English
 
User Manual Privacy Policy Disclaimer Contact us
  Advanced SearchBrowse

Item

ITEM ACTIONSEXPORT
  Perturbation of left posterior prefrontal cortex modulates top-down processing in sentence comprehension

Meyer, L., Elsner, A., Turker, S., Kuhnke, P., & Hartwigsen, G. (2018). Perturbation of left posterior prefrontal cortex modulates top-down processing in sentence comprehension. NeuroImage, 181, 598-604. doi:10.1016/j.neuroimage.2018.07.059.

Item is

Basic

show hide
Item Permalink: http://hdl.handle.net/21.11116/0000-0001-D7C6-D Version Permalink: http://hdl.handle.net/21.11116/0000-0003-11BA-8
Genre: Journal Article

Files

show Files

Locators

show

Creators

show
hide
 Creators:
Meyer, Lars1, Author              
Elsner, Anne1, Author
Turker, Sabrina1, Author
Kuhnke, Philipp1, Author              
Hartwigsen, Gesa1, Author              
Affiliations:
1Department Neuropsychology, MPI for Human Cognitive and Brain Sciences, Max Planck Society, Leipzig, DE, ou_634551              

Content

show
hide
Free keywords: Broca's area; Prosody; Sentence processing; Syntax; Transcranial magnetic stimulation
 Abstract: Communication is an inferential process. In particular, language comprehension constantly requires top-down efforts, as often multiple interpretations are compatible with a given sentence. To assess top-down processing in the language domain, our experiment employed ambiguous sentences that allow for multiple interpretations (e.g., The client sued the murderer with the corrupt lawyer., where the corrupt lawyer could either belong to The client or the murderer). Interpretation thus depended on whether participants chunk the words of the sentence into short or long syntactic phrases. In principle, bottom-up acoustic information (i.e., the presence or absence of an intonational phrase boundary at the offset of the murderer) indicates one of the two possible interpretations. Yet, acoustic information often indicates interpretations that require words to be chunked into overly long phrases that would overburden working memory. Processing is biased against these demands, reflected in a top-down preference to chunk words into short rather than long phrases. It is often proposed, but also hotly debated, that the ability to chunk words into short phrases is subserved by the left inferior frontal gyrus (IFG). Here, we employed focal repetitive transcranial magnetic stimulation to perturb the left IFG, which resulted in a further decrease of the aptitude to tolerate long phrases, indicating the inability of the left IFG to assist the chunking of words into phrases. In contrast, the processing of auditory information was not affected. Our findings support a causal top-down role of the left inferior frontal gyrus in the chunking of words into phrases.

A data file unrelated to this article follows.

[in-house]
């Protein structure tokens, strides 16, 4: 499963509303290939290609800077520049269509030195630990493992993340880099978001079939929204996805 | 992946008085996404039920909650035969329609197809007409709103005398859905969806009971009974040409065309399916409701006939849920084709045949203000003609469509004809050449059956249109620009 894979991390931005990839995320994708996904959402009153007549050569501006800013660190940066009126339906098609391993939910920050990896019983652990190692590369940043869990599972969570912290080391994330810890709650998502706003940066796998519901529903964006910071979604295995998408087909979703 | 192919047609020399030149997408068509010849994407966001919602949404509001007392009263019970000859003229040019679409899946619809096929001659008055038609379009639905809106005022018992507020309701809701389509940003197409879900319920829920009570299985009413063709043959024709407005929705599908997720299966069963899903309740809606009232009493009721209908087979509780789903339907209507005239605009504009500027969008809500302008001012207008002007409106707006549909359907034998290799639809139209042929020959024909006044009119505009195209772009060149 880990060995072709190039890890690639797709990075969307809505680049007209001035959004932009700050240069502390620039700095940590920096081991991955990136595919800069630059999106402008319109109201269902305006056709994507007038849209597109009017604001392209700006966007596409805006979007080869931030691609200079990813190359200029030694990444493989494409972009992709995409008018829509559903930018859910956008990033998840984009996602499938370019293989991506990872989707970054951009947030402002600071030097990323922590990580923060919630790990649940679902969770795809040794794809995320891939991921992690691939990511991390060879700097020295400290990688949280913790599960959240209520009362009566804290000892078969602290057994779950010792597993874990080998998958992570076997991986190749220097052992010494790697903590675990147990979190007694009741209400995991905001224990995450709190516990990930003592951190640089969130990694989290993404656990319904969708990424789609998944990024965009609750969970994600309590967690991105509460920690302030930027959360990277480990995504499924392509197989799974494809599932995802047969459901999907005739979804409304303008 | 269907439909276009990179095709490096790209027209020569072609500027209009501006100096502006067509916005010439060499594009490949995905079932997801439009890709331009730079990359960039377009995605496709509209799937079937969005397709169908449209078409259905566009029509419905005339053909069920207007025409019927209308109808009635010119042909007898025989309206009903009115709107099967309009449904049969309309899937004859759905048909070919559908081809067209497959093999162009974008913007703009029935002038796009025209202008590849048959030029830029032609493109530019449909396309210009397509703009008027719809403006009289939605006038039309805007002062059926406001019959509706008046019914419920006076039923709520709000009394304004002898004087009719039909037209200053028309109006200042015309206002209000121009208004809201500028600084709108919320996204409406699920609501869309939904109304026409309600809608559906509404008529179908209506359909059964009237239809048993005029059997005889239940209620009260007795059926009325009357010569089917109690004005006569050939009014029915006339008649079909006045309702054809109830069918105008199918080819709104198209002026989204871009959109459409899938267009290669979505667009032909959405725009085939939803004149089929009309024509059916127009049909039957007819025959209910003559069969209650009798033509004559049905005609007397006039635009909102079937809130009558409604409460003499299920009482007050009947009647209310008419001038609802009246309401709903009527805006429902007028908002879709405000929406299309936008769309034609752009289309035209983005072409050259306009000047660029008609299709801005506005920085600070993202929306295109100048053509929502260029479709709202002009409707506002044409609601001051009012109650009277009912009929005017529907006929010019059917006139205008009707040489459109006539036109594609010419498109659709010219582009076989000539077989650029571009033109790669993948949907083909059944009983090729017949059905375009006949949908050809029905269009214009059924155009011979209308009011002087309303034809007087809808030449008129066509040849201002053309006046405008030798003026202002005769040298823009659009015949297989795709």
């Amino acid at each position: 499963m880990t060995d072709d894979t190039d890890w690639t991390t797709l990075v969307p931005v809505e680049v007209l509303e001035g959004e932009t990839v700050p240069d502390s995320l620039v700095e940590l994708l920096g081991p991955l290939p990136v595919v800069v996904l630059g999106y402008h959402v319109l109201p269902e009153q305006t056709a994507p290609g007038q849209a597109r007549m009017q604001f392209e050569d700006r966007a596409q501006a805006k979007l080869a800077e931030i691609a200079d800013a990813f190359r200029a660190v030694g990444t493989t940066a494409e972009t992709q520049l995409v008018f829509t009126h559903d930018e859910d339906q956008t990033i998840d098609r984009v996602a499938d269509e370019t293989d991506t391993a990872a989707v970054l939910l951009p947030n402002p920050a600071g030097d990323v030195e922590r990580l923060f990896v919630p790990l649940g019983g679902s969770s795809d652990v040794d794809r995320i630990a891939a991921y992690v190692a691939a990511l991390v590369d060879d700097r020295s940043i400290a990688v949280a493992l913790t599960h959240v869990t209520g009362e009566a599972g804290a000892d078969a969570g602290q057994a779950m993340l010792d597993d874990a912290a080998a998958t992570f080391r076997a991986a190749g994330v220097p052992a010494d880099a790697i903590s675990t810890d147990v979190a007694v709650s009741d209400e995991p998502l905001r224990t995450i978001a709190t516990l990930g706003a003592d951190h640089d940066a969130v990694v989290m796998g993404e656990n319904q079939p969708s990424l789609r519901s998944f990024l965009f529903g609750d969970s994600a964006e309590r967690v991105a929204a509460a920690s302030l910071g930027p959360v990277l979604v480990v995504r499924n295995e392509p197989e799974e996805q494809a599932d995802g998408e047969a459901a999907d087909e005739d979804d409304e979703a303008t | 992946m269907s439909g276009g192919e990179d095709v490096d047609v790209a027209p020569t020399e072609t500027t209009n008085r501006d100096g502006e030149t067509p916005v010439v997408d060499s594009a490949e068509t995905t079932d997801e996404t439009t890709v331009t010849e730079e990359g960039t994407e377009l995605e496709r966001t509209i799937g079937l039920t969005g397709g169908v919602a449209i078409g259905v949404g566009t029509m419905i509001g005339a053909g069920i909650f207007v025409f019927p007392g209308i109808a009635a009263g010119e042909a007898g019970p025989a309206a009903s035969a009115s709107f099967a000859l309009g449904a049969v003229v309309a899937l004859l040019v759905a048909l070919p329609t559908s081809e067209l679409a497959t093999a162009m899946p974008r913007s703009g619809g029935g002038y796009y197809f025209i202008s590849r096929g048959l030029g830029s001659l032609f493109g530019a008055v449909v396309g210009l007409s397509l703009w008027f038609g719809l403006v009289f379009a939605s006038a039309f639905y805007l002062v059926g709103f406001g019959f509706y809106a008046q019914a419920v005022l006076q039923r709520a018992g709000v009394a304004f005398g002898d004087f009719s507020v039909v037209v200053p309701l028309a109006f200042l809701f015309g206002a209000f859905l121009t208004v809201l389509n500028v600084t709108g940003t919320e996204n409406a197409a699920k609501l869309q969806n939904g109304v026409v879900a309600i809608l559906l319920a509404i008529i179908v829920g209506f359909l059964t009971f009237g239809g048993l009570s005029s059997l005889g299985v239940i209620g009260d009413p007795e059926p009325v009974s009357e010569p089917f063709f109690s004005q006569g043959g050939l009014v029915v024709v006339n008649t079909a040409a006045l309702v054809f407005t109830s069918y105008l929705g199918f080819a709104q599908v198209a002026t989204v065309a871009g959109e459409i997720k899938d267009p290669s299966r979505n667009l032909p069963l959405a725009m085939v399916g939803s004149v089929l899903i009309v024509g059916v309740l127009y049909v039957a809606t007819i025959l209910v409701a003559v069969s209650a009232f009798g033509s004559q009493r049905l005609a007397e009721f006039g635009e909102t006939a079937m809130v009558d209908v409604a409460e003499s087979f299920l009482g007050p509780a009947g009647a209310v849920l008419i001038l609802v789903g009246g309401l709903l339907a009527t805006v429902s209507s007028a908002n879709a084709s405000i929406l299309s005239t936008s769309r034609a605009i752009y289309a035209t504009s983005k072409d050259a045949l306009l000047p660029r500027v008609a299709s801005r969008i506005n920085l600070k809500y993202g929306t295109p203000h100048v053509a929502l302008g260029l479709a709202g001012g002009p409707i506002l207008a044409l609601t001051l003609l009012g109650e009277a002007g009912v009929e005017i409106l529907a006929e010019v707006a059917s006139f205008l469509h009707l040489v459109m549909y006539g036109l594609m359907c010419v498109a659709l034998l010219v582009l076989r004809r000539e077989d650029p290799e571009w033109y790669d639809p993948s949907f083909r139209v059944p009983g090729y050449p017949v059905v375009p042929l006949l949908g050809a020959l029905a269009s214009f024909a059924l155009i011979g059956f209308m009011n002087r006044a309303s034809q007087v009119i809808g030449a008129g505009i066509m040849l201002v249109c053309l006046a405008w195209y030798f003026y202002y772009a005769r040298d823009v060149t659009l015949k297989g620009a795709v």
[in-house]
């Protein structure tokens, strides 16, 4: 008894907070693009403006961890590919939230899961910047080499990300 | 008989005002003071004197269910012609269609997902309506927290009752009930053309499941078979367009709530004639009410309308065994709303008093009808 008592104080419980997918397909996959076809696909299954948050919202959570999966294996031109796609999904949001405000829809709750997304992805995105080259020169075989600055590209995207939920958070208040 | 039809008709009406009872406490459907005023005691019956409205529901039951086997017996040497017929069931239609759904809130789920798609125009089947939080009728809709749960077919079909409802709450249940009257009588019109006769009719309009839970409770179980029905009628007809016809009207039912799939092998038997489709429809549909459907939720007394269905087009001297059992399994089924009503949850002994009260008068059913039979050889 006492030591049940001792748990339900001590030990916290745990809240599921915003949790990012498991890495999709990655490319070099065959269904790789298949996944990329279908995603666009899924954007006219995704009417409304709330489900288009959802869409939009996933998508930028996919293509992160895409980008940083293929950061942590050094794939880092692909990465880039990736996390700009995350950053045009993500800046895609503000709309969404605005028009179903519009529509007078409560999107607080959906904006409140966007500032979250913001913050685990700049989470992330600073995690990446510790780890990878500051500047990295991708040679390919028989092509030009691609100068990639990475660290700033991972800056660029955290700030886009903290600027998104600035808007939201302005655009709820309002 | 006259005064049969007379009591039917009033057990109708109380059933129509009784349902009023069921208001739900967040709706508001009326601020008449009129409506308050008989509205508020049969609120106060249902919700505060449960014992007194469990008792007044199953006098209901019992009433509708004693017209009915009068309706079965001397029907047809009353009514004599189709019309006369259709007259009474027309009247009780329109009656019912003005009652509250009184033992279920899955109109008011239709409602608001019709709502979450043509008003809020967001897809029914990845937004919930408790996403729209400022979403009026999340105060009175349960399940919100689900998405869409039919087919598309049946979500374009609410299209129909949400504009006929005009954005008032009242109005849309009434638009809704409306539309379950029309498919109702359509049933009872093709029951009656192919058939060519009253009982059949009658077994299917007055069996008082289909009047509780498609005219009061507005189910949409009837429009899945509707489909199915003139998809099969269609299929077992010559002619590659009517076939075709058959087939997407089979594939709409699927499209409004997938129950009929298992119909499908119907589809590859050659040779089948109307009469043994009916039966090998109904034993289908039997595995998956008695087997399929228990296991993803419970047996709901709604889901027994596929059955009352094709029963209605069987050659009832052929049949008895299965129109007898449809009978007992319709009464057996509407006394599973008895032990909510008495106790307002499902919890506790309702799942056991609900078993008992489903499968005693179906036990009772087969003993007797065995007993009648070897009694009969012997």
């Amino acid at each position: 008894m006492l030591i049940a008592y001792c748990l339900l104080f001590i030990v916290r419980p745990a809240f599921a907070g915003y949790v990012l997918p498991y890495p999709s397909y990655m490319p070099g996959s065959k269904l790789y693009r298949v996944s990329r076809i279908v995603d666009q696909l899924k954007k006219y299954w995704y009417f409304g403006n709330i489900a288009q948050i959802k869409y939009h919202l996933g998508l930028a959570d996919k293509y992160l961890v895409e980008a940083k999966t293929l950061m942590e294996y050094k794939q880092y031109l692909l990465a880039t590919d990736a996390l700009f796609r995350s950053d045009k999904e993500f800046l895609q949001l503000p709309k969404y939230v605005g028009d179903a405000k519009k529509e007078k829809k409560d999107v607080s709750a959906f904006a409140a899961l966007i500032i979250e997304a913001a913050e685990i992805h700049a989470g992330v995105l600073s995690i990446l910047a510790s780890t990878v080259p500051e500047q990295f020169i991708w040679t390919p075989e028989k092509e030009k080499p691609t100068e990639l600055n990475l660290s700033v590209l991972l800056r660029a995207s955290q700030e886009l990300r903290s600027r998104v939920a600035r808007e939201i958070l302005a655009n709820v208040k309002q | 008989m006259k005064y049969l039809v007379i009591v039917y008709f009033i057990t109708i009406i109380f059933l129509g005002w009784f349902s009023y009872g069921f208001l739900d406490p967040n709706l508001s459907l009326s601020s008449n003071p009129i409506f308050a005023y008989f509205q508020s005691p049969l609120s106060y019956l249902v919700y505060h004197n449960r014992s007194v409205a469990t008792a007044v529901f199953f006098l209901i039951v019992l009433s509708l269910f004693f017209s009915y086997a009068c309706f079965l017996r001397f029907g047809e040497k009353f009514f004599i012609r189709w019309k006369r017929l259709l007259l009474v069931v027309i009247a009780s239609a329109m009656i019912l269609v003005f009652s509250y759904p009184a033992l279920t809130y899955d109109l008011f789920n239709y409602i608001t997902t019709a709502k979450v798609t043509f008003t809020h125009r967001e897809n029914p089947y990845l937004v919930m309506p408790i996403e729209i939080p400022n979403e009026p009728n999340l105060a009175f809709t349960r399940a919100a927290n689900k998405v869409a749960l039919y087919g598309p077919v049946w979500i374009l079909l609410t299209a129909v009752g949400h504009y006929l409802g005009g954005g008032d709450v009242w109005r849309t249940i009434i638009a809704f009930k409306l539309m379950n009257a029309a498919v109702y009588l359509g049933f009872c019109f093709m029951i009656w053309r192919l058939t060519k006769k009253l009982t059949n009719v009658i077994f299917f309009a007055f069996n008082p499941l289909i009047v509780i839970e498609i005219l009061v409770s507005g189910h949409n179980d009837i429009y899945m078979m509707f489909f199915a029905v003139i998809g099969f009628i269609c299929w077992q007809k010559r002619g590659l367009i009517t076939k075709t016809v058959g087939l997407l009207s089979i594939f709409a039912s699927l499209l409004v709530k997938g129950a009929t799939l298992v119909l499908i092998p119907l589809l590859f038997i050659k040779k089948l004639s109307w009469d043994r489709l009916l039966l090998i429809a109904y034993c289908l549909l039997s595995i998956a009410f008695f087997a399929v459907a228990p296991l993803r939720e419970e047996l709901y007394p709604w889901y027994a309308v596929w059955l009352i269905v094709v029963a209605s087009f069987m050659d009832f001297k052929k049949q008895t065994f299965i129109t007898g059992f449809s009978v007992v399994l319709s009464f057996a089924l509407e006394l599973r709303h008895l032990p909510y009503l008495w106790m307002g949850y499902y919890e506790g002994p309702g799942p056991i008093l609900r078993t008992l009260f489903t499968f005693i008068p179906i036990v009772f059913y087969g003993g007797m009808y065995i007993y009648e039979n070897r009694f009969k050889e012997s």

Details

show
hide
Language(s): eng - English
 Dates: 2018-07-202018-05-022018-07-242018-07-252018-11-01
 Publication Status: Published in print
 Pages: -
 Publishing info: -
 Table of Contents: -
 Rev. Method: Peer
 Identifiers: DOI: 10.1016/j.neuroimage.2018.07.059
PMID: 30055371
Other: Epub 2018
 Degree: -

Event

show

Legal Case

show

Project information

show

Source 1

show
hide
Title: NeuroImage
Source Genre: Journal
 Creator(s):
Affiliations:
Publ. Info: -
Pages: - Volume / Issue: 181 Sequence Number: - Start / End Page: 598 - 604 Identifier: ISSN: 1053-8119
CoNE: /journals/resource/954922650166